To ask Her Majesty’s Government what is their best estimate of the number of refugees who have perished in the Mediterranean and the Aegean Seas since
My Lords, according to UNHCR and IOM figures, 4,388 people tragically died between
My Lords, the whole House knows that the Minister is a very decent man, but does he feel any shame at all for the fact that Britain offered no hope of refuge to any one of those who died seeking to escape death? Is it not the case that the figure of drowned and missing now amounts to some 7,000, of which about 60% are said to be women and children? The fig-leaf the Government use to hide their discreditable policy is that to offer hope of refuge to those who risk death in attempting to escape death is to tempt more to come. If 7,000 or so dying has not discouraged them so far, how many will?
My Lords, the noble Lord is quite right in so far as that the figures are shocking. I am sure that the whole House would agree with us on that. We feel that the best way to reduce the deaths is to stop the refugees making the risky journeys by sea. It is important to break the link between getting in a boat and getting to Europe. It is important to tackle the root causes of migration and not respond solely to the consequences.
My Lords, has there been any assessment of the impact the Government’s political and military changes will have on reducing the number of deaths? Will the Government assess how the changes that are proposed, and are now taking place, will impact on those figures?
My Lords, I think the noble Lord refers to the Turkey/EU deal. The initial signs are that the deal is having an effect. The average number of daily arrivals in Greece so far in April is almost half that in March.
My Lords, the Syrian Observatory for Human Rights says that 16 refugees, three of them children, have been killed in the past four months as they tried to cross the Turkish border. We know that this Government are ignoring human rights transgressions by trading partners, but are they also turning a blind eye to the killing of refugees by European and Turkish border forces?
My Lords, I am not exactly clear what the noble Baroness is referring to and I do not acknowledge what she is saying. Our response is to help Syrian refugees in host countries in the region by supporting full implementation of the EU/Turkey deal and the maritime operations in the Mediterranean and the Aegean. If there is anything more I can add, I will write to the noble Baroness.
My Lords, although we are all very distressed and saddened at the number of people who have lost their lives, can we not be quietly proud of the number who have been rescued by British ships, mostly of the Royal Navy?
My Lords, my noble friend is quite right: the Royal Navy is providing coastguard services as well as intelligence on illegal people traffickers for FRONTEX and has deployed a vessel with helicopter support as well as three Border Force assets. It is also important that NATO and the EU work together.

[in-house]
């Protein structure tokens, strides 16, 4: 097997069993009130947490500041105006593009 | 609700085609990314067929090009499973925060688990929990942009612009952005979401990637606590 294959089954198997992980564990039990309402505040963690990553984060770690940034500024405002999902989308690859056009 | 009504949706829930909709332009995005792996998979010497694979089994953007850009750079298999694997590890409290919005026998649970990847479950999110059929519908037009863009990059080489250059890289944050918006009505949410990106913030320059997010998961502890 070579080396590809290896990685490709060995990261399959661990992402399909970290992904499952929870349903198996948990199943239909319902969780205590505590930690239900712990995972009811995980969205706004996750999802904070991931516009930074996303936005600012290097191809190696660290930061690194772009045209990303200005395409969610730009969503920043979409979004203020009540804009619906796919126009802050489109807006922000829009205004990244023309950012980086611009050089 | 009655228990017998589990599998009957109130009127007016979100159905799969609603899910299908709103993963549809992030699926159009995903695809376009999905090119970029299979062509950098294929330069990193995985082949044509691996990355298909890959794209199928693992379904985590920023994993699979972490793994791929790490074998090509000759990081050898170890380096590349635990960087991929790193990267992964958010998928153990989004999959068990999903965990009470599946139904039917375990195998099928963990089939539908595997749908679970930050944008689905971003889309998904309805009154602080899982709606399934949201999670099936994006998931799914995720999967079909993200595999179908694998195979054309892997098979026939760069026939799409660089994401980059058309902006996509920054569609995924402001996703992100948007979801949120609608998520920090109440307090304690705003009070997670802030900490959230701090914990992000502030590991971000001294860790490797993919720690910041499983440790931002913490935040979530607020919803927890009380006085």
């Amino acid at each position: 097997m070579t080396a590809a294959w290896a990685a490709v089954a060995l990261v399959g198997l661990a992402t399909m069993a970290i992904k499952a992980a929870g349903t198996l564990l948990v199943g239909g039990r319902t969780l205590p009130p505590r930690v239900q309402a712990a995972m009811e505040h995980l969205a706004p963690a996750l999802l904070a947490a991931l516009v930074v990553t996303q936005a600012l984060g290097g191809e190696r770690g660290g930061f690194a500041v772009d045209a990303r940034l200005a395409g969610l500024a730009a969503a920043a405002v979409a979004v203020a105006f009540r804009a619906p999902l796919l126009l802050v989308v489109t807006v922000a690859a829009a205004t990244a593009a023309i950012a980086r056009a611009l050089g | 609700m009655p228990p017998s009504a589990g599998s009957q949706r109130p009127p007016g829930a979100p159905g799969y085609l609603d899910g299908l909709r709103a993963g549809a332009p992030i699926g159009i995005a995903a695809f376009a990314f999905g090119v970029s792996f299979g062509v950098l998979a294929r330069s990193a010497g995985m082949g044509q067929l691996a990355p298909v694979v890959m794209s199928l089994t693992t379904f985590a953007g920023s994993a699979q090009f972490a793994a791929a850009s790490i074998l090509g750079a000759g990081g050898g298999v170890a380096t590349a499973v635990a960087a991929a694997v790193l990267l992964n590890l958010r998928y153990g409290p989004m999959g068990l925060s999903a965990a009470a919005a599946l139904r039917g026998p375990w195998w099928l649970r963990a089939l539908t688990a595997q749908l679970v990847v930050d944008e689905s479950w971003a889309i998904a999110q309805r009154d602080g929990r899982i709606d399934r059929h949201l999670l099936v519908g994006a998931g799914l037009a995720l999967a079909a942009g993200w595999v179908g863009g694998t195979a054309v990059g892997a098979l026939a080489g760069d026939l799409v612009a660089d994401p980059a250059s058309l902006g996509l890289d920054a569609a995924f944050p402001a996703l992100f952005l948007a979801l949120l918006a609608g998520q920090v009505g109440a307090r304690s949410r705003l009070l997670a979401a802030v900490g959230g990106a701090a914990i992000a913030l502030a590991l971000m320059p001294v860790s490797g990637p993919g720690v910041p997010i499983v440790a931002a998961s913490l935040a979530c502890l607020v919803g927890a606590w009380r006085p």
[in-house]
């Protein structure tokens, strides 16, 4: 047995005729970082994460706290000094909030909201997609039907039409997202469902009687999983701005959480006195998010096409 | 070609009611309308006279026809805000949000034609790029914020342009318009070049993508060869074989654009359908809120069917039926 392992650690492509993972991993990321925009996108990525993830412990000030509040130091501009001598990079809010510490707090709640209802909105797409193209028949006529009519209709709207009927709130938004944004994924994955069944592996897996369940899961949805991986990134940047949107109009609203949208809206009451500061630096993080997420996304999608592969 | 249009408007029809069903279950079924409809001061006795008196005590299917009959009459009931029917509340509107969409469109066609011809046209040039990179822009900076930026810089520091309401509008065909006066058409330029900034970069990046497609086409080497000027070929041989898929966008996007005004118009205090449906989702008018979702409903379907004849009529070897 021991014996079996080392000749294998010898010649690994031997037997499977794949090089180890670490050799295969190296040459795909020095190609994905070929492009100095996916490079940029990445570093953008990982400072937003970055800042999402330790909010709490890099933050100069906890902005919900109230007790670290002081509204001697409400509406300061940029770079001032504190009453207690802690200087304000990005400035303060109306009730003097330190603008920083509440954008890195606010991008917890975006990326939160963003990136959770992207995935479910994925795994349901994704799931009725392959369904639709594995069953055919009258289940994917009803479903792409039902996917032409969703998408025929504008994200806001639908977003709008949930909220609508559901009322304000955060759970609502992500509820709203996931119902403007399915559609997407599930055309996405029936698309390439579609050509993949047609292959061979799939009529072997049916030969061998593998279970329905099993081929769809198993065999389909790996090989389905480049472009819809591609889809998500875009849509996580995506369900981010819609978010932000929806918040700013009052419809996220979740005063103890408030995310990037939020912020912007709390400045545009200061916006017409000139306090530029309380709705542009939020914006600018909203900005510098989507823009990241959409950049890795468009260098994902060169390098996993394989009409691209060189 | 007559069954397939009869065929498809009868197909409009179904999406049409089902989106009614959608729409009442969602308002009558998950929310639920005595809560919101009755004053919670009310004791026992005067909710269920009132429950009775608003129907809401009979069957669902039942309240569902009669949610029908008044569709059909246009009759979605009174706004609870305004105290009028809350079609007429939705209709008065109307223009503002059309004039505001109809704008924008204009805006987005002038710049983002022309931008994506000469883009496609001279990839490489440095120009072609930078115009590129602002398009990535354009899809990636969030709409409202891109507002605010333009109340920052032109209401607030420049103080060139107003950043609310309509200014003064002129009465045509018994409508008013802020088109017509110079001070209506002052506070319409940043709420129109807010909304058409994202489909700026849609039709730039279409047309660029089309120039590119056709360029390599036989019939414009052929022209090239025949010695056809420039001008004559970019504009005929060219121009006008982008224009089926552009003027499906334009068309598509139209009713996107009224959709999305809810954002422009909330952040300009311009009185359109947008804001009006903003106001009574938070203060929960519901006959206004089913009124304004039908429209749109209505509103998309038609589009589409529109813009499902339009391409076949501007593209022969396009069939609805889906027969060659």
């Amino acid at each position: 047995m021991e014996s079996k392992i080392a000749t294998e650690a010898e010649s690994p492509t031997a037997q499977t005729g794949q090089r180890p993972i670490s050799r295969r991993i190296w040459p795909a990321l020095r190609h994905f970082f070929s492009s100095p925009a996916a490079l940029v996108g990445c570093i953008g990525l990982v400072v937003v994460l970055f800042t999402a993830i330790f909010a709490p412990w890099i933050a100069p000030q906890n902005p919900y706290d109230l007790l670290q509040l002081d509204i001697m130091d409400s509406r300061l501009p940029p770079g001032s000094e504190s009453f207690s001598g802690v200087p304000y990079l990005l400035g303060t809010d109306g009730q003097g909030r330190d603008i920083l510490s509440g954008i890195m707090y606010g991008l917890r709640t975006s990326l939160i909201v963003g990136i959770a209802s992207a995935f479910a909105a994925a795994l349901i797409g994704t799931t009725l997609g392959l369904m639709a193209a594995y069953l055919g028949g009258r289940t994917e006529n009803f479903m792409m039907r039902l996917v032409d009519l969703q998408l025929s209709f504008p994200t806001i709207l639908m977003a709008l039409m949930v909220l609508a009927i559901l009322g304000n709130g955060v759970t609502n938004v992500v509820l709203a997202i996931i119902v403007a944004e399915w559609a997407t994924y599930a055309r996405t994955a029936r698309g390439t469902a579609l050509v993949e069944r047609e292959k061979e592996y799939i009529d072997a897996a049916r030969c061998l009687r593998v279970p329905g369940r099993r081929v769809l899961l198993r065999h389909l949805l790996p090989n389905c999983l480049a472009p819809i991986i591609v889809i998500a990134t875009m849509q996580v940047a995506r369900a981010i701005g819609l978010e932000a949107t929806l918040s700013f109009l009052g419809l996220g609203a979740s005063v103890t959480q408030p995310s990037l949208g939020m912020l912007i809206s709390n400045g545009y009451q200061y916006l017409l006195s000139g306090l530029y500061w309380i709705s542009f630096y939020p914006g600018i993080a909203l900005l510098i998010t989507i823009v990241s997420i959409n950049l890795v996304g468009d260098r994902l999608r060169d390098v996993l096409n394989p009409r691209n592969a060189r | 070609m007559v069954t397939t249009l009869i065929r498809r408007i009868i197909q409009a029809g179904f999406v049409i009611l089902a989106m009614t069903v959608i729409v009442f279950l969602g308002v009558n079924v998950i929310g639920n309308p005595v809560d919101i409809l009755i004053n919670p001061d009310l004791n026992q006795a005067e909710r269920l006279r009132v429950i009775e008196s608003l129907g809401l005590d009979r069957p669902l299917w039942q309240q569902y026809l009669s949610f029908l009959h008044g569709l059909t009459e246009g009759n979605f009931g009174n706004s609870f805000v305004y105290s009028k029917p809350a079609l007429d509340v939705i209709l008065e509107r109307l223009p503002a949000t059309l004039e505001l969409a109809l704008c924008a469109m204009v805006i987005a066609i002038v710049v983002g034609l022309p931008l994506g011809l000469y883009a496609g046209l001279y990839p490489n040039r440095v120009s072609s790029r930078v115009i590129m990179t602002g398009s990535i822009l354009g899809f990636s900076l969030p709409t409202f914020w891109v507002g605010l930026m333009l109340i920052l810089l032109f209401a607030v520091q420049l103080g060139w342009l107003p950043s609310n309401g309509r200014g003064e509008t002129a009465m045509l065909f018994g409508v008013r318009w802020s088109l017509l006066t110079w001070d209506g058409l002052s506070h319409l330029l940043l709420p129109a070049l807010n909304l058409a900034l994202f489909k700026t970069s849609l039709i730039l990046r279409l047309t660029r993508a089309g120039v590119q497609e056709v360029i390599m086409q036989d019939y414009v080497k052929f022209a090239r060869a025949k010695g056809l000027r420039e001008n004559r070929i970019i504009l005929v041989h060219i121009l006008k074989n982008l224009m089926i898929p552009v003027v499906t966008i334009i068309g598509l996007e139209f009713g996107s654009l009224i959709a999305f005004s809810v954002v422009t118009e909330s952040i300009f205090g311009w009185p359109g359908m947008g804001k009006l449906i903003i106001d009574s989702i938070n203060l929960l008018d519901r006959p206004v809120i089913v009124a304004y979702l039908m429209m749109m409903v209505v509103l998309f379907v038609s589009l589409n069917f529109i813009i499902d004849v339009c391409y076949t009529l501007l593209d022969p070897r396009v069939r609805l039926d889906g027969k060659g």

My Lords, are we prepared for a new focus on Libya, with the new chaos that may arise there as the Aegean route is blocked? What efforts are being made to publicise the new deal between the EU and Turkey as a possible means of deterring people who would risk their lives?
My Lords, the noble Lord mentioned the work relating to Libya. I think that we are in phase 2A of Operation Sophia, which involves conducting operations on the high seas against smuggling vessels operating outside Libyan territories. So far, 98 smuggling vessels have been destroyed, 61 suspected smugglers have been arrested and more than 11,500 people have been rescued.
My Lords, according to press reports last week, apparently the UK Government have sent eight people to Greece to assist in the arrangements with Turkey. Is that the case, and will the Government send more people? What steps are all departments—particularly the FCO, DfID and the Home Office—taking to ensure that we have a properly co-ordinated approach to this crisis?
My Lords, I think the noble Lord refers to the small team that has been sent to Athens. Basically, at the moment we are assessing where we can help most. I know that it is a small team but it is an expert one. As I said, it is looking to see where we can help most. As regards co-ordination in Whitehall, the Home Office, DfID, the Foreign and Commonwealth Office, the Ministry of Defence and the Cabinet Office hold regular meetings to co-ordinate efforts, and ministerial-level meetings take place regularly to provide strategic leadership. I should also add that my noble friend Lord Bates, who is now walking in South America, instigated meetings among all Ministers in this House associated with this area to look at how we could improve the ways that we keep the House informed.
My Lords, a few weeks ago this House decided by 306 votes to 204 to accept 3,000 of these unaccompanied child refugees. Could we not take the immediate step of carrying that out and accepting these children, so that 3,000 fewer would be facing the dangers that are present in Europe?
I think the noble Lord refers to the amendment to the Immigration Bill in the name of the noble Lord, Lord Dubs. These matters are being considered.
My Lords, I could not agree more. He has been of great help to many of us on the Front Bench. I remember once sitting in this position with him whispering answers to me during Question Time. We must also be aware that he is bringing attention to this country’s Walk for Truce, which is a very important thing.